Displayed within issue one of Williams’s 50/50 Photo Project are timeless images of the original Volkswagen Beetle scattered across the landscape of Chiapas and Oaxaca, México. I write this article to encourage you to view the Beetle beyond its nostalgic presence and recognize it as something that is being used within the daily lives of many Mexicans. In the words of Néstor García Canclini, let us make “intelligible what these objects mean for those of us who see and evoke them today,” and let us recognize how context creates change.
Viewing these images through an American lens, the Volkswagen Beetle is seen as a representation of nostalgia, allowing our minds to transport back to the past. The original Beetle is a hobby car that an owner takes for joy rides and maintains for aesthetic reasons. It is a status symbol, one of taste and European sensibility. However, this same car–known as a Vocho in México–is nothing of the sort. We may know this car as having a German identity, but I argue that it is just as Mexican as it is German.
The Volkswagen Beetle was manufactured in Puebla, México starting in 1967 and continued production into the 90s. Because of this, Vochos are seen on every corner and street of Mexico stretching from colonial city centers to mountain towns. This car is no status symbol or weekend joy ride, it is an economical vehicle that is so commonplace owners don’t have to worry about it being stolen or damaged while parked out on the street. The Vocho is not a vehicle of envy or pride, but an object repaired out of necessity for means of transportation. So, while you are looking at these timeless depictions of the Volkswagen Beetle remember that it is alive and well transporting goods and people to the places they need to reach all over México.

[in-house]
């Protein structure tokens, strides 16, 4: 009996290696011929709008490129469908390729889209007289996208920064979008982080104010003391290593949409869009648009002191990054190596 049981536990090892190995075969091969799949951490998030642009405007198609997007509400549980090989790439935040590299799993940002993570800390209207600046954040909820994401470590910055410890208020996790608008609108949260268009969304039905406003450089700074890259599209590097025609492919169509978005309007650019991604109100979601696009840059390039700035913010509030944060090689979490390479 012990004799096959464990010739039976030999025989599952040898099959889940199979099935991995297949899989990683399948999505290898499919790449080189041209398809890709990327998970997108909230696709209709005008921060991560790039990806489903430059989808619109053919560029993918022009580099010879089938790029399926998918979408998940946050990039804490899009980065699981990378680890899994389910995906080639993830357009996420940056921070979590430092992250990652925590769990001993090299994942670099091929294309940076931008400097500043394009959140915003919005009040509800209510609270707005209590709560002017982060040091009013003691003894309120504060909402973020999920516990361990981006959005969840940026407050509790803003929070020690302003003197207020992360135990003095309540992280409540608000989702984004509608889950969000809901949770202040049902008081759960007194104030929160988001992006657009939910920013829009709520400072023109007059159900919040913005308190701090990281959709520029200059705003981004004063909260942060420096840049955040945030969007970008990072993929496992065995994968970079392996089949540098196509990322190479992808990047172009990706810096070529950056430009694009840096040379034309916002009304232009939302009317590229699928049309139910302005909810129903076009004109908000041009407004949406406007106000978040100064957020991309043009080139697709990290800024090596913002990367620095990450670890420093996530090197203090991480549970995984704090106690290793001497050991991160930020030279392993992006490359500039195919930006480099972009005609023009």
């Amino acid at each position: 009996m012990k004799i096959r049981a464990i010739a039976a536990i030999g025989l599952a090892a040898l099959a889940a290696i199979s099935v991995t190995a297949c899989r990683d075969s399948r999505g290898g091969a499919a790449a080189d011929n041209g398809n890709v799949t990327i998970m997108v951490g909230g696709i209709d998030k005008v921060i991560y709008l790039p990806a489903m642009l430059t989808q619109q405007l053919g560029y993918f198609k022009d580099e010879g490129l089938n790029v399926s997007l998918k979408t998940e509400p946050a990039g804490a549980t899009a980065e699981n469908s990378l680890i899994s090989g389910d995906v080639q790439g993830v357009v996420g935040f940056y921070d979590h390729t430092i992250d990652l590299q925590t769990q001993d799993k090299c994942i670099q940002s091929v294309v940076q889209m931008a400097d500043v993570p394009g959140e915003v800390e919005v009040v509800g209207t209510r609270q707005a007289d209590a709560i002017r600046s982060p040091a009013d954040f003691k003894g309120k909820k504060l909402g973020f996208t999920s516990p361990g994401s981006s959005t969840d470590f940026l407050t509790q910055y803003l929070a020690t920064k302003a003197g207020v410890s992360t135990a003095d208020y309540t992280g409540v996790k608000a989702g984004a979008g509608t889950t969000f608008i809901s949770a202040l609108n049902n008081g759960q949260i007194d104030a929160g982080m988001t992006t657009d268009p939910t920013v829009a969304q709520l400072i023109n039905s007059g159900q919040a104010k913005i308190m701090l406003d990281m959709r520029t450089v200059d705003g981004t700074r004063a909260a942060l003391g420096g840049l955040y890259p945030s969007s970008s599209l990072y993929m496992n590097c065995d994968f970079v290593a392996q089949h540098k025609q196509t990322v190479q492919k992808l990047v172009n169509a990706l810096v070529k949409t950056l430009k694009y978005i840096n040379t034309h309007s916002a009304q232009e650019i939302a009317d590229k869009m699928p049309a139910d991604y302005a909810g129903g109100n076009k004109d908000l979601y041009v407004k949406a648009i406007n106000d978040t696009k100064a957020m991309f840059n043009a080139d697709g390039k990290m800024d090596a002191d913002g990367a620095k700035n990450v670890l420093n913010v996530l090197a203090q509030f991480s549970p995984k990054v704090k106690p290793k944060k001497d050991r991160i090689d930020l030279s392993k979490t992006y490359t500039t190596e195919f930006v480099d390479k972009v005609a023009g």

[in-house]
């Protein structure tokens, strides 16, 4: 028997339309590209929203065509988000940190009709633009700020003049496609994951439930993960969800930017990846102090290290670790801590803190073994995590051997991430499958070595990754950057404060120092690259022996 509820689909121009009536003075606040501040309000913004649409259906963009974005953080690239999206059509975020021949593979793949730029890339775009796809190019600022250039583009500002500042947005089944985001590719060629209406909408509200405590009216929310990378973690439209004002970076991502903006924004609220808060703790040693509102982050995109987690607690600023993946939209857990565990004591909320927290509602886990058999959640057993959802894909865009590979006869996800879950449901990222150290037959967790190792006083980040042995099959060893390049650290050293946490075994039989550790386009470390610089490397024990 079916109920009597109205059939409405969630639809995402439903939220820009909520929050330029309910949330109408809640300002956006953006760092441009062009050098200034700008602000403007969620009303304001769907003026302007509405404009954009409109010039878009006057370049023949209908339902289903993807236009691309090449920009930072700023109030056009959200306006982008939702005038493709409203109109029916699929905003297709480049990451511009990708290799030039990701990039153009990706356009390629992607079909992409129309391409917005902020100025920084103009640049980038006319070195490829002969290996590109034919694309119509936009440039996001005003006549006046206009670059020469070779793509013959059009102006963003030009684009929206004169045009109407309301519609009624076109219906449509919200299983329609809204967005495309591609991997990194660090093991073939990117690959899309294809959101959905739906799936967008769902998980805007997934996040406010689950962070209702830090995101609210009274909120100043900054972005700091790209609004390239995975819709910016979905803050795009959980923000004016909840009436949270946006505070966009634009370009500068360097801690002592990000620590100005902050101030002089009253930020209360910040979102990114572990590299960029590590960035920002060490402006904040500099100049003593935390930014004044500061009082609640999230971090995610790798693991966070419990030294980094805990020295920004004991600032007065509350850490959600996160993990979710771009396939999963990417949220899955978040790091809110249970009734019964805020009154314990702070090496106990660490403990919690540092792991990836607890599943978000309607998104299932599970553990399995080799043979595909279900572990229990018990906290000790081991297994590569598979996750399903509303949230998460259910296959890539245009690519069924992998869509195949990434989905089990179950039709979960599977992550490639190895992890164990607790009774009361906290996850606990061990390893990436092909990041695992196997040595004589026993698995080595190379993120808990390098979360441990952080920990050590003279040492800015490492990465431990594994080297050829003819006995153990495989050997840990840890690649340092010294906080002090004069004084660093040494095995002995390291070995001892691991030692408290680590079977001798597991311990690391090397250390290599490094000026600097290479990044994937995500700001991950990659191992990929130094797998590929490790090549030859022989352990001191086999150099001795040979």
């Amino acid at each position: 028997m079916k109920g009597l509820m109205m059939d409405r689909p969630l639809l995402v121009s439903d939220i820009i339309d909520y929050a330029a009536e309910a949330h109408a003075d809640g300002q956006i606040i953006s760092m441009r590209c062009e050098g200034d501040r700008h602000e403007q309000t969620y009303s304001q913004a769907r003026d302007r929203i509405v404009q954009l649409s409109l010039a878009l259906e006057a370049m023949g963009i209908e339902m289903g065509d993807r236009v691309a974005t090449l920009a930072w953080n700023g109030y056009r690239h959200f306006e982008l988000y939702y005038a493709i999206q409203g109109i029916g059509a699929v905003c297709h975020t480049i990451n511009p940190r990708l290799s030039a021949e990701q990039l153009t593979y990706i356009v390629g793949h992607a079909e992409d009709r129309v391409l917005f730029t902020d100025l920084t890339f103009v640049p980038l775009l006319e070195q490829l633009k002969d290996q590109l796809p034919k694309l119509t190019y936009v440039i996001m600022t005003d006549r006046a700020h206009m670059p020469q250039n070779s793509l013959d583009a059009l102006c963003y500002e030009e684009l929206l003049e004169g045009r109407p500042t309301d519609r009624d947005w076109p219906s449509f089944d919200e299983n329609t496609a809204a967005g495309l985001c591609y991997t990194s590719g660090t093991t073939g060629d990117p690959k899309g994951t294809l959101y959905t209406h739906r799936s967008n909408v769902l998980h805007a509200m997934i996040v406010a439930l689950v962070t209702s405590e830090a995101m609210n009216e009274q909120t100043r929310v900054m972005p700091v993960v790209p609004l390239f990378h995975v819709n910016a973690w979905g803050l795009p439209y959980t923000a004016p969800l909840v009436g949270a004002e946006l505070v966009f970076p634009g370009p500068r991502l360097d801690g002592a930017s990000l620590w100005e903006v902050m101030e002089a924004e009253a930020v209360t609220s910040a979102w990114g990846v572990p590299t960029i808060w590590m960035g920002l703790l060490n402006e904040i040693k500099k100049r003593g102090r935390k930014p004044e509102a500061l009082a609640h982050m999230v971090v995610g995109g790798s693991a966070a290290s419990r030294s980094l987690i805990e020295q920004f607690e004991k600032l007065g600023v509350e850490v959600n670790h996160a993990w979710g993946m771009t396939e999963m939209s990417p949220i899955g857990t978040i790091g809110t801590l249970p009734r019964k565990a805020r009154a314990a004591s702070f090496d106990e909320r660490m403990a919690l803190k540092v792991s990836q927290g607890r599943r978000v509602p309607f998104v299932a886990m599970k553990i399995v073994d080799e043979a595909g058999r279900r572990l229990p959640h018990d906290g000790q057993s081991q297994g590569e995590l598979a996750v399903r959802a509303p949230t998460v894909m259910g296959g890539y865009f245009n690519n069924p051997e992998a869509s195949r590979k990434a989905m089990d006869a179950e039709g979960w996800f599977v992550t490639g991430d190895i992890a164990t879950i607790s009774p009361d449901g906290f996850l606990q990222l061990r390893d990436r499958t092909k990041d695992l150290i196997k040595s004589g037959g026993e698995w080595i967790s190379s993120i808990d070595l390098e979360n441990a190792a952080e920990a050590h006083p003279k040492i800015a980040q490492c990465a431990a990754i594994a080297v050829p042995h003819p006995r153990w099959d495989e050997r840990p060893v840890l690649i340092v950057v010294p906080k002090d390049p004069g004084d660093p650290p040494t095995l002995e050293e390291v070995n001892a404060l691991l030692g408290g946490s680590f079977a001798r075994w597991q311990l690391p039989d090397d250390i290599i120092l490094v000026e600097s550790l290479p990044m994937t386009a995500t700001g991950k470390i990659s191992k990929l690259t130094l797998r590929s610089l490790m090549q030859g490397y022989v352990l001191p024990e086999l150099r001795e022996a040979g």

By: Kevin Williams
“A hierarchy of cultural capitals exists: art is worth more than handicrafts, scientific medicine more than popular medicine, and written culture more than culture transmitted orally.” (Canclini 136)
-Hybrid Cultures: Strategies for Entering and Leaving Modernity
I took a short trip to Detroit, Michigan where I became quite fascinated with the existence of an area called Mexicantown. This is a small portion of Southwest Detroit that is home to a large Hispanic population which was settled in the 1940’s by a flood of workers looking for those promising industrial jobs that once powered Detroit’s economy- it is here that I ate tamales. The tamale and its journey to my mouth is a story too long to tell in a short blog post. It is the result of layered histories and migrations which have produced: Tamaleria Restaurant Nuevo Leon. No bells and whistles here- just tamales. To the right of the ordering window hangs a large poster of Mexico reminding those visitors who pass through of the origins and traditions of the people that make up this small institution.
So I ate some tamales outside Tamaleria Nuevo Leon, and as I sat on the side of the road enjoying this hot steamy treat I pondered to myself, what is this place? This may seem to be a simple question, but like anything Hispanic- the history goes deep. Yes we can all locate it on a map: 2669 W Vernor Hwy Detroit, MI. But what actually is this place? I do not think it can be defined by the geographical borders that contain it nor can we say that it is Mexico. Here we have an amalgamation created by the journeys of those who have traveled and formed it.
This is the mapped area of Mexicantown, Detroit, and yes, it lets you know very little to almost no information about the place. However, perhaps the corn husk that formally contained my steamy treat, which sits in the shape of this cultural district can give you a better idea.